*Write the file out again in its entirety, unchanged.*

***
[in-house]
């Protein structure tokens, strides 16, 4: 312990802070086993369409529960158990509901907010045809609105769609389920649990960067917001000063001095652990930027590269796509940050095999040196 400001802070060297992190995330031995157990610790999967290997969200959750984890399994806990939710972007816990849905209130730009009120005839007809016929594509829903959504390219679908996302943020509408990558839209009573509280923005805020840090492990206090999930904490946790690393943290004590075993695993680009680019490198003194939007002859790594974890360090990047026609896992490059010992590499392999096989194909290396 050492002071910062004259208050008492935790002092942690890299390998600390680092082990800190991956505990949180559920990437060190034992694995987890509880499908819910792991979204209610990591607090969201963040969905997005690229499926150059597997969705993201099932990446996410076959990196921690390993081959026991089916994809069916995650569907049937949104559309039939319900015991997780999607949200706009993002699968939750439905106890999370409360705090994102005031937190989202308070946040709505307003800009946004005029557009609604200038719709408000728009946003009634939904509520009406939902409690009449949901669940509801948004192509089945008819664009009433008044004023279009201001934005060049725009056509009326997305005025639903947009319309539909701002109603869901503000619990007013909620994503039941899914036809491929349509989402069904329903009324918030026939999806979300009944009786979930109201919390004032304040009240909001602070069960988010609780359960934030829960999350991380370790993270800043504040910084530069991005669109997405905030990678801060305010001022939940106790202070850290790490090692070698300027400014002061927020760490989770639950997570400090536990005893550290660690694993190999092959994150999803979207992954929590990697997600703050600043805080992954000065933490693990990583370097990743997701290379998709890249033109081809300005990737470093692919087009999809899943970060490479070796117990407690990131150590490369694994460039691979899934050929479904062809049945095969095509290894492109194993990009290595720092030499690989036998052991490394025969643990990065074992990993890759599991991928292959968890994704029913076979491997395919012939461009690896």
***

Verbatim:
[in-house]
């Protein structure tokens, strides 16, 4: 312990802070086993369409529960158990509901907010045809609105769609389920649990960067917001000063001095652990930027590269796509940050095999040196 400001802070060297992190995330031995157990610790999967290997969200959750984890399994806990939710972007816990849905209130730009009120005839007809016929594509829903959504390219679908996302943020509408990558839209009573509280923005805020840090492990206090999930904490946790690393943290004590075993695993680009680019490198003194939007002859790594974890360090990047026609896992490059010992590499392999096989194909290396 050492002071910062004259208050008492935790002092942690890299390998600390680092082990800190991956505990949180559920990437060190034992694995987890509880499908819910792991979204209610990591607090969201963040969905997005690229499926150059597997969705993201099932990446996410076959990196921690390993081959026991089916994809069916995650569907049937949104559309039939319900015991997780999607949200706009993002699968939750439905106890999370409360705090994102005031937190989202308070946040709505307003800009946004005029557009609604200038719709408000728009946003009634939904509520009406939902409690009449949901669940509801948004192509089945008819664009009433008044004023279009201001934005060049725009056509009326997305005025639903947009319309539909701002109603869901503000619990007013909620994503039941899914036809491929349509989402069904329903009324918030026939999806979300009944009786979930109201919390004032304040009240909001602070069960988010609780359960934030829960999350991380370790993270800043504040910084530069991005669109997405905030990678801060305010001022939940106790202070850290790490090692070698300027400014002061927020760490989770639950997570400090536990005893550290660690694993190999092959994150999803979207992954929590990697997600703050600043805080992954000065933490693990990583370097990743997701290379998709890249033109081809300005990737470093692919087009999809899943970060490479070796117990407690990131150590490369694994460039691979899934050929479904062809049945095969095509290894492109194993990009290595720092030499690989036998052991490394025969643990990065074992990993890759599991991928292959968890994704029913076979491997395919012939461009690896």